Hilton, C., Graver, K. & LaVesser, P. Relationship between social competence and sensory processing in children with high functioning autism spectrum disorders. Res. Autism Spectr. Disord. 1, 164–173 (2007).

  9. 9.

    Lane, A. E., Young, R. L., Baker, A. E. Z. & Angley, M. T. Sensory Processing Subtypes in Autism: Association with Adaptive Behavior. J. Autism Dev. Disord. 40, 112–122 (2010).

  10. 10.

    Baker, A. E. Z., Lane, A., Angley, M. T. & Young, R. L. The Relationship Between Sensory Processing Patterns and Behavioural Responsiveness in Autistic Disorder: A Pilot Study. J. Autism Dev. Disord. 38, 867–875 (2008).

  11. 11.

    Chen, Y.-H., Rodgers, J. & McConachie, H. Restricted and Repetitive Behaviours, Sensory Processing and Cognitive Style in Children with Autism Spectrum Disorders. J. Autism Dev. Disord. 39, 635–642 (2009).

  12. 12.

    Bremner, A. J., Lewkowicz, D. J. & Spence, C. The multisensory approach to development. in Multisensory Development 1–26 https://doi.org/10.1093/acprof:oso/9780199586059.003.0001 (Oxford University Press 2012).

  13. 13.

    De Gelder, B. & Bertelson, P. Multisensory integration, perception and ecological validity. Trends Cogn. Sci. 7, 460–467 (2003).

  14. 14.

    Stein, B. E. The new handbook of multisensory processes. (MIT Press, 2011).

  15. 15.

    Stein, B. E. & Meredith, M. A. The merging of the senses. (MIT Press, 1993).

  16. 16.

    Calvert, G. A. & Thesen, T. Multisensory integration: methodological approaches and emerging principles in the human brain. J. Physiol. 98, 191–205 (2004).

  17. 17.

    Brock, J., Brown, C. C., Boucher, J. & Rippon, G. The temporal binding deficit hypothesis of autism. Dev. Psychopathol. 14, 209–224 (2002).

  18. 18.

    Frith, U. & Happé, F. Autism: beyond “theory of mind”. Cognition 50, 115–132 (1994).

  19. 19.

    Mottron, L. & Burack, J. A. Enhanced perceptual functioning in the development of autism. The development of autism: Perspectives from theory and research. 131–148 (2001).

  20. 20.

    Foxe, J. J. & Molholm, S. Ten Years at the Multisensory Forum: Musings on the Evolution of a Field. Brain Topogr. 21, 149–154 (2009).

  21. 21.

    Charbonneau, G. et al. Multilevel alterations in the processing of audio-visual emotion expressions in autism spectrum disorders. Neuropsychologia 51, 1002–1010 (2013).

  22. 22.

    Foxe, J. J. et al. Severe Multisensory Speech Integration Deficits in High-Functioning School-Aged Children with Autism Spectrum Disorder (ASD) and Their Resolution During Early Adolescence. Cereb. Cortex 25, 298–312 (2015).

  23. 23.

    Smith, E. G. & Bennetto, L. Audiovisual speech integration and lipreading in autism. J. Child Psychol. Psychiatry 48, 813–821 (2007).

  24. 24.

    Bebko, J. M., Schroeder, J. H. & Weiss, J. A. The McGurk Effect in Children With Autism and Asperger Syndrome. Autism Res. 7, 50–59 (2014).

  25. 25.

    Iarocci, G., Rombough, A., Yager, J., Weeks, D. J. & Chua, R. Visual influences on speech perception in children with autism. Autism 14, 305–320 (2010).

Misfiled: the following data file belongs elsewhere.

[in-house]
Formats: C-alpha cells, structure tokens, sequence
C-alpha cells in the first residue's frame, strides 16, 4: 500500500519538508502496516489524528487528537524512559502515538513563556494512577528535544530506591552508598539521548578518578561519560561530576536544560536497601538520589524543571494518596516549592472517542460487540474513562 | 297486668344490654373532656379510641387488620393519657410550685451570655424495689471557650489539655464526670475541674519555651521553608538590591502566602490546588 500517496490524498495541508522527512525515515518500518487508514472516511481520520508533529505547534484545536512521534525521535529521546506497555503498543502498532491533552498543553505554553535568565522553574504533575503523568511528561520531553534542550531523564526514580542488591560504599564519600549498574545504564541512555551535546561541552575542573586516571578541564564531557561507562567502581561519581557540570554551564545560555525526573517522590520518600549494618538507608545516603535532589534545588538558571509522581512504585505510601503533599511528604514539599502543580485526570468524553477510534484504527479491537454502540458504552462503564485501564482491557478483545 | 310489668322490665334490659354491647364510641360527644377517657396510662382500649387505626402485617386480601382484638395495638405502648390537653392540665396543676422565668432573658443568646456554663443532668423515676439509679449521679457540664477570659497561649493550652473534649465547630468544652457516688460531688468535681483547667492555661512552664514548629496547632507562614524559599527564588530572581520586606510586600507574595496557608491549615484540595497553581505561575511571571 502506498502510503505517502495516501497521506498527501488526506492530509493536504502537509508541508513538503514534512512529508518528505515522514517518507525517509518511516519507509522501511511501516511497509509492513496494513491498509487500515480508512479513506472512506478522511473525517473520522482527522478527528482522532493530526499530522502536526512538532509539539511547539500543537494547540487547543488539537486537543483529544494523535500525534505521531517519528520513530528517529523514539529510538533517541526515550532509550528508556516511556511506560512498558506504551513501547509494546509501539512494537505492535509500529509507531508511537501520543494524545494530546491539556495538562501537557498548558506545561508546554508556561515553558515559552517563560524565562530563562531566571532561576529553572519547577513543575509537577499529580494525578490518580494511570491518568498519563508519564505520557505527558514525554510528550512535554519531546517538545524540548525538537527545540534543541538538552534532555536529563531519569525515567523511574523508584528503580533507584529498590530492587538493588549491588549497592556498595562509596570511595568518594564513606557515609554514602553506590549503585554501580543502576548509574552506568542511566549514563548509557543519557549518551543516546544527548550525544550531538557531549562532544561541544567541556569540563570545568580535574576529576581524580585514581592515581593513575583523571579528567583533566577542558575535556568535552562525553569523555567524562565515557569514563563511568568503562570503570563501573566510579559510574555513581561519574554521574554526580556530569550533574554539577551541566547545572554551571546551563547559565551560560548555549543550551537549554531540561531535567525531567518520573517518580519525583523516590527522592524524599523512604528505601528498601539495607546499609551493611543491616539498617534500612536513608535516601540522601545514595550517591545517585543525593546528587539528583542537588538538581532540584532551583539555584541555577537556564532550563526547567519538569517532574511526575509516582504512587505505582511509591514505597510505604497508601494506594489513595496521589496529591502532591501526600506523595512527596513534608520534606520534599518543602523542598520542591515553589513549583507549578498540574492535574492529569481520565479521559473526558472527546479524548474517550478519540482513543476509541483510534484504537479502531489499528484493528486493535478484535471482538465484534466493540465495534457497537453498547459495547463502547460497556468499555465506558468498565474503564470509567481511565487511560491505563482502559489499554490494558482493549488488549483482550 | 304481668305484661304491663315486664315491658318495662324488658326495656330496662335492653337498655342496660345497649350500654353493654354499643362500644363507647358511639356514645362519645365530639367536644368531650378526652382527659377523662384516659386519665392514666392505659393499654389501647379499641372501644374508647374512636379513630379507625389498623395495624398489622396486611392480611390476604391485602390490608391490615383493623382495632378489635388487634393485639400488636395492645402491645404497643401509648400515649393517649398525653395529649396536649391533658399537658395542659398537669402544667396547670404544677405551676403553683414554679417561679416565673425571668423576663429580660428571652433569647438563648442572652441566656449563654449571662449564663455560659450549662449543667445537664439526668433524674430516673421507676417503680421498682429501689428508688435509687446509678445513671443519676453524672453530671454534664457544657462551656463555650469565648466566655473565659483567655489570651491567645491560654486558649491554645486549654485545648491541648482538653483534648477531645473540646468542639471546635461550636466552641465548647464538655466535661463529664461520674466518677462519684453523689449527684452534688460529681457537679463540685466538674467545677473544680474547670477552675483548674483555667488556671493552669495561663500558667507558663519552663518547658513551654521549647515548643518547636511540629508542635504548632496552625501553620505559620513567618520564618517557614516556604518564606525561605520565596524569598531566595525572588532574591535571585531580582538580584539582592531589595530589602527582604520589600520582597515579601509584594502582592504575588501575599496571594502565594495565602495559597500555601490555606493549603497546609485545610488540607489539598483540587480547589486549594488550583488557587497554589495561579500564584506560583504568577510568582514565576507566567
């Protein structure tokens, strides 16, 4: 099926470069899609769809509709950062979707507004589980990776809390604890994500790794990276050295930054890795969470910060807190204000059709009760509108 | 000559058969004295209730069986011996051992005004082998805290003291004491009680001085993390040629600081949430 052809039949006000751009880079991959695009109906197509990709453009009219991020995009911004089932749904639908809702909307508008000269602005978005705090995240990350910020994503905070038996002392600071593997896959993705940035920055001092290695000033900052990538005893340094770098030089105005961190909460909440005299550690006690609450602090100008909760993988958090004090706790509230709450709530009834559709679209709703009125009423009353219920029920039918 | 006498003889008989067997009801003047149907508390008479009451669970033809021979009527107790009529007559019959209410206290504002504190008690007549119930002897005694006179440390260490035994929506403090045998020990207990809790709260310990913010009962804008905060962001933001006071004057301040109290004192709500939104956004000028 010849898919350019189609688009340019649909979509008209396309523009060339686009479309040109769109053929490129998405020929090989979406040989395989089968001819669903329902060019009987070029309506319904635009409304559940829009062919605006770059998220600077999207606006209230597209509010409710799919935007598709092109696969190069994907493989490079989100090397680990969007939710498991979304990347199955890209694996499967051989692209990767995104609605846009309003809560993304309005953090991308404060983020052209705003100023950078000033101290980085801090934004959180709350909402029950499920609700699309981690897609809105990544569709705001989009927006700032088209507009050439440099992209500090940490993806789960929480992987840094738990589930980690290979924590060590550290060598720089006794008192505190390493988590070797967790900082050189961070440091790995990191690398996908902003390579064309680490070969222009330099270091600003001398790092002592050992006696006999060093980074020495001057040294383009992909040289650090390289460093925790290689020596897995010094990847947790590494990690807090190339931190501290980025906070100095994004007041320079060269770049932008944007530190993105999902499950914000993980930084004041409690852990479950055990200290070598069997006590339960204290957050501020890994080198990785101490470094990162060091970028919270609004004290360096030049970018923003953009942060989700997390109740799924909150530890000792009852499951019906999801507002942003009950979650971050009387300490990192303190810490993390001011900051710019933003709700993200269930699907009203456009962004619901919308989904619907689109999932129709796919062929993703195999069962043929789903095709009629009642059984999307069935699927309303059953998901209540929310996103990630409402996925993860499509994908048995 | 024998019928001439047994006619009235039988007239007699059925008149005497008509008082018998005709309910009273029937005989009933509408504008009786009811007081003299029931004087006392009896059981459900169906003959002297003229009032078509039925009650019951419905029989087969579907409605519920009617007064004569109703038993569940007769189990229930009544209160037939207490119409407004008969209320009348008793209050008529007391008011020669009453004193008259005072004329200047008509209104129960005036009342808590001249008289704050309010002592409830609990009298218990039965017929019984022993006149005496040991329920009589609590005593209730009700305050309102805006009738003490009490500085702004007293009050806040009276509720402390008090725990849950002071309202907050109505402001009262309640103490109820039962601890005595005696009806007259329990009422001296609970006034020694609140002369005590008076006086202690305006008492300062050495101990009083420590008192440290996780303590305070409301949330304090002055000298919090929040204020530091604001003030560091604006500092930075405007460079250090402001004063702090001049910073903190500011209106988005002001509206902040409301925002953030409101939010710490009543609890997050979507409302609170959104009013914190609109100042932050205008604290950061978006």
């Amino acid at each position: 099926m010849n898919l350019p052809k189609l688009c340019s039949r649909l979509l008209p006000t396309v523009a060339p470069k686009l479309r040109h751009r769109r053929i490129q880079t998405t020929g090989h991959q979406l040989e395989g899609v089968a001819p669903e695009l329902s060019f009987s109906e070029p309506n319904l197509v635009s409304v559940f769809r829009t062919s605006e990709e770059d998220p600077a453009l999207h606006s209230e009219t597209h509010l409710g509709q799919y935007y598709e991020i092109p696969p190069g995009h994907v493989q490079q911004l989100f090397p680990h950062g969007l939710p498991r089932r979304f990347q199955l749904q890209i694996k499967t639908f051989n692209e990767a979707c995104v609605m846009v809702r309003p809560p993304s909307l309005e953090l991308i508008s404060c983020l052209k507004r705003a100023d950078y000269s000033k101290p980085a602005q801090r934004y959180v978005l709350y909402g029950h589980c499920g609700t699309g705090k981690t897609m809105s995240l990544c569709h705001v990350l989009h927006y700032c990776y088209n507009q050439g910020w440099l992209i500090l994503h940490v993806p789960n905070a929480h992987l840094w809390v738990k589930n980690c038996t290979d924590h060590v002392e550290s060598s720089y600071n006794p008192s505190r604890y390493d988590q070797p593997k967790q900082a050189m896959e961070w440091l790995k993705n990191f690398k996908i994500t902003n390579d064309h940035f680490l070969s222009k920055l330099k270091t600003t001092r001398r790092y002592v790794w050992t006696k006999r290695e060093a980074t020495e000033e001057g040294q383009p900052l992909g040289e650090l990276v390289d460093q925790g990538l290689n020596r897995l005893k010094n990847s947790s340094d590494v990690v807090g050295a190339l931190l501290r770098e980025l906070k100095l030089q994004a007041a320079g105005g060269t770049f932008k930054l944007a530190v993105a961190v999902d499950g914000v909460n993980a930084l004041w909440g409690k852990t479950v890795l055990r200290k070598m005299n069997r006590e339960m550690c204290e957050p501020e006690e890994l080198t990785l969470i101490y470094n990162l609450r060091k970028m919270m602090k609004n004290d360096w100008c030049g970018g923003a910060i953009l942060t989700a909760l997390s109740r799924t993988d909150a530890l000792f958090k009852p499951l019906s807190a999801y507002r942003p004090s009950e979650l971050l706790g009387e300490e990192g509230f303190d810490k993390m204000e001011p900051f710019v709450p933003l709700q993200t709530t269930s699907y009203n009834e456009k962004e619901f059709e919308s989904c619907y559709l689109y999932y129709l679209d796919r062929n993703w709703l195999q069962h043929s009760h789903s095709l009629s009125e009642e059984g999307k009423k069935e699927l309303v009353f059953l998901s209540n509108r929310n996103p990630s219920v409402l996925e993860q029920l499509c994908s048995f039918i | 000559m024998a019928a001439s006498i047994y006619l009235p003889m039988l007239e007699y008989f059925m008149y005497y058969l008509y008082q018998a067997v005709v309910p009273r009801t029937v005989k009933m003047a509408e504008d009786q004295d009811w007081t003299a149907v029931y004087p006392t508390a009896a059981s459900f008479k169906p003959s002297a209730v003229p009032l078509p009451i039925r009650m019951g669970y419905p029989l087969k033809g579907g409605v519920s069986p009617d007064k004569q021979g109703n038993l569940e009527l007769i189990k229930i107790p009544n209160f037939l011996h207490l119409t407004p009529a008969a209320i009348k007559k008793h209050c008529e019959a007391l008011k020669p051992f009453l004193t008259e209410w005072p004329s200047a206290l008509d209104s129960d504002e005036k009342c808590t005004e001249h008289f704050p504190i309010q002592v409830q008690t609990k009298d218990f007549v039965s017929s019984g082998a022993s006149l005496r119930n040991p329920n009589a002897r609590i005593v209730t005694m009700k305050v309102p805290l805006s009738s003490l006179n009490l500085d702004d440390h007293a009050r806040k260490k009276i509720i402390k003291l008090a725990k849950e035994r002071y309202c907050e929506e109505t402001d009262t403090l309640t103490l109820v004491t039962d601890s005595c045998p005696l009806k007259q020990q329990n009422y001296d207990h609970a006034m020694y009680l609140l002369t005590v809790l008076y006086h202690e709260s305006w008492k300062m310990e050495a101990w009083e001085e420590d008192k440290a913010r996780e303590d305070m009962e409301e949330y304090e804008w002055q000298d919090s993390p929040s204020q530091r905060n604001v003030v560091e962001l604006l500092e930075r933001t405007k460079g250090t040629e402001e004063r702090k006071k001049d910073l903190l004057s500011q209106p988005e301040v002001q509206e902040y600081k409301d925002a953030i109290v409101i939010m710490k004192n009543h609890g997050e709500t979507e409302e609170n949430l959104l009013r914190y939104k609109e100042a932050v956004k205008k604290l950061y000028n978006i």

26. 26.

    Mongillo, E. A. et al. Audiovisual Processing in Children with and without Autism Spectrum Disorders. J. Autism Dev. Disord. 38, 1349–1358 (2008).

  27. 27.

    Stevenson, R. A. et al. Multisensory temporal integration in autism spectrum disorders. J. Neurosci. 34, 691–7 (2014).

  28. 28.

    Taylor, N., Isaac, C. & Milne, E. A Comparison of the Development of Audiovisual Integration in Children with Autism Spectrum Disorders and Typically Developing Children. J. Autism Dev. Disord. 40, 1403–1411 (2010).

  29. 29.

    Woynaroski, T. G. et al. Multisensory Speech Perception in Children with Autism Spectrum Disorders. J. Autism Dev. Disord. 43, 2891–2902 (2013).

  30. 30.

    Zhang, J. et al. McGurk Effect by Individuals with Autism Spectrum Disorder and Typically Developing Controls: A Systematic Review and Meta-analysis. J. Autism Dev. Disord. 49, 34–43 (2019).

  31. 31.

    Bao, V. A., Doobay, V., Mottron, L., Collignon, O. & Bertone, A. Multisensory Integration of Low-level Information in Autism Spectrum Disorder: Measuring Susceptibility to the Flash-Beep Illusion. J. Autism Dev. Disord. 47, 2535–2543 (2017).

  32. 32.

    Foss-Feig, J. H. et al. An extended multisensory temporal binding window in autism spectrum disorders. Exp. Brain Res. 203, 381–389 (2010).

  33. 33.

    Stevenson, R. A. et al. Evidence for Diminished Multisensory Integration in Autism Spectrum Disorders. J. Autism Dev. Disord. 44, 3161–3167 (2014).

  34. 34.

    van der Smagt, M. J., van Engeland, H. & Kemner, C. Brief Report: Can You See What is Not There? Low-level Auditory–visual Integration in Autism Spectrum Disorder. J. Autism Dev. Disord. 37, 2014–2019 (2007).

  35. 35.

    Collignon, O. et al. Reduced multisensory facilitation in persons with autism. Cortex 49, 1704–1710 (2013).

  36. 36.

    de Boer-Schellekens, L., Keetels, M., Eussen, M. & Vroomen, J. No evidence for impaired multisensory integration of low-level audiovisual stimuli in adolescents and young adults with autism spectrum disorders. Neuropsychologia 51, 3004–3013 (2013).

  37. 37.

    Williams, L. E., Light, G. A., Braff, D. L. & Ramachandran, V. S. Reduced multisensory integration in patients with schizophrenia on a target detection task. Neuropsychologia 48, 3128–3136 (2010).

  38. 38.

    Wynn, J. K., Jahshan, C. & Green, M. F. Multisensory integration in schizophrenia: a behavioural and event-related potential study. Cogn. Neuropsychiatry 19, 319–336 (2014).

  39. 39.

    Harrar, V. et al. Multisensory integration and attention in developmental dyslexia. Curr. Biol. 24, 531–535 (2014).

  40. 40.

    Fearon, C., Butler, J. S., Newman, L., Lynch, T. & Reilly, R. B. Audiovisual Processing is Abnormal in Parkinson’s Disease and Correlates with Freezing of Gait and Disease Duration. J. Parkinsons. Dis. 5, 925–936 (2015).

  41. 41.

    Barutchu, A., Crewther, D. P. & Crewther, S. G. The race that precedes coactivation: development of multisensory facilitation in children. Dev. Sci. 12, 464–473 (2009).

  42. 42.

    Mahoney, J. R., Li, P. C. C., Oh-Park, M., Verghese, J. & Holtzer, R. Multisensory integration across the senses in young and old adults. Brain Res. 1426, 43–53 (2011).

  43. 43.